HUNTSVILLE, Ala. — Alabama voters will head to the polls with an eye towards picking the candidates for the November general elections on June 5. We asked a number of political analysts how they see the races shaping up less than a week out from the election.
The analysts we spoke with were most confident about Governor Kay Ivey having a strong showing on Tuesday, although they were divided on whether she would need a runoff.
“In my view, no one has effectively laid a hand on the Governor,” said analyst Jess Brown. “I imagine a lead in an excess of 20-percentage points or she’ll just win outright, no runoff.”
Political Analyst John Meredith also sees Ivey taking the primary “somewhat handily” which he believes would be a loss to the state. While he thinks Huntsville Mayor Tommy Battle would be the best for the state, he sees his limited travel during the campaign as something that will cause him to “have issues in the south.”
Analyst David Person doesn’t expect a run-off. He pointed out that a recent dust-up where an Alabama legislator questioned the governor’s sexual orientation on Twitter “didn’t have much impact and didn’t seem to change the course of conversation.”
Brown invoked what he believes are the three key components to a successful campaign: money, message, and manpower. He says Governor Ivey has the advantage on all three at this point, “Her Republican opponents have run inefficient campaigns with milquetoast messages.”
But Meredith says Ivey is not without her own problems, saying that she has issues in Madison County, like appointing JesHenry Malone to Madison County Commission. He says “that upset all her party loyalists, who accuse her of betraying the party by appointing a Democrat.” Meredith added, “There is the issue of double dipping,” and while he says these issues are significant, they are regional and should not affect her overall.
On the Democratic side, Brown says when qualifying ended he would have predicted Sue Bell Cobb would take the primary, but as we approach the one-week-out mark, he projects Maddox will win.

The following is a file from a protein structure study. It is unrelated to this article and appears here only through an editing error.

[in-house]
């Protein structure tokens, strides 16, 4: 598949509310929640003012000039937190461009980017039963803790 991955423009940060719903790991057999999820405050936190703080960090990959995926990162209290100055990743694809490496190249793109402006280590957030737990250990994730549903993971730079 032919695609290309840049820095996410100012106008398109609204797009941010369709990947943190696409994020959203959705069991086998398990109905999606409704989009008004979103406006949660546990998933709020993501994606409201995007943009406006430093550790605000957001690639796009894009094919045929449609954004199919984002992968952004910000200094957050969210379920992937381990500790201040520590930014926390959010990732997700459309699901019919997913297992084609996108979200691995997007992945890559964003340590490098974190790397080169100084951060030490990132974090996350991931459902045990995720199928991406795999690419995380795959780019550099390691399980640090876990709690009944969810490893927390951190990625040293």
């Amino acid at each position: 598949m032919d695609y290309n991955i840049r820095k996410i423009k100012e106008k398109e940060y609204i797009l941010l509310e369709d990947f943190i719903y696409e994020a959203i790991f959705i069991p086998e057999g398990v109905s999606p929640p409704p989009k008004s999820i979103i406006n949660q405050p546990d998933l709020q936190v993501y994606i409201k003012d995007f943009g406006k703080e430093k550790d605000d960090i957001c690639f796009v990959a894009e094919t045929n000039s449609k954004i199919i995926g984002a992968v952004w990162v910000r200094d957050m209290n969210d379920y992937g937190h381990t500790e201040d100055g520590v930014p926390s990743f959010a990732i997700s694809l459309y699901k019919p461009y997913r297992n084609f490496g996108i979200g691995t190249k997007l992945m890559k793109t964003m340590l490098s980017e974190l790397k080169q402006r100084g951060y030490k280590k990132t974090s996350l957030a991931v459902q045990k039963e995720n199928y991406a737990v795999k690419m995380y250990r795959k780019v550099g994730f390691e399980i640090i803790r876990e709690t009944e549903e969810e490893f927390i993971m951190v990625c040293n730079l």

He doesn’t think white voters will turn out in enough numbers for the Democratic primary and believes Maddox has made effective inroads with black voters.
Person echoed that assessment, pointing out the endorsements he’s received from the Alabama Democratic Coalition and the Alabama New South Coalition, two large organizations with mostly African-American members or affiliation.
However, Brown wonders how much of the black vote will go to Maddox’s opponent, James Fields.
The analysts also shared which races they’re watching most closely. Both Brown and Meredith say their eyes are on the Republican primary for Attorney General.
“The Attorney General race is by far the nastiest and by far the most competitive,” said Meredith. “They split the electorate pretty evenly.”
Brown says all four candidates are politically networked and have an “adequate” amount of money. He says insiders predict a runoff between Attorney General Steve Marshall and former Attorney General Troy King.
Brown also thinks that Chess Bedsole will “run better than people imagine.” On the Democratic side, he’s not sure who will come out on top between Joe Siegelman, son of former Governor Don Siegelman, and Chris Christie. He says Christie has the edge on money, Siegelman has the manpower component, and both messages are pretty similar — giving a slight edge to Siegelman due to his name recognition.
Person said the race he’s watching closely is the Republican side of the Lt. Governor’s race between State Rep. Will Ainsworth, Alabama Public Service Commission Chairwoman Twinkle Andress Cavanaugh and State Sen. Rusty Glover. He says the candidates are “not relying on policy” but rather their “Christian values” and is interested to see who will prevail.
Meredith also expects Congressman Mo Brooks to do very well, saying his opponent Clayton Hinchman’s campaign “didn’t seem to get off the ground” and his “messaging didn’t really register.”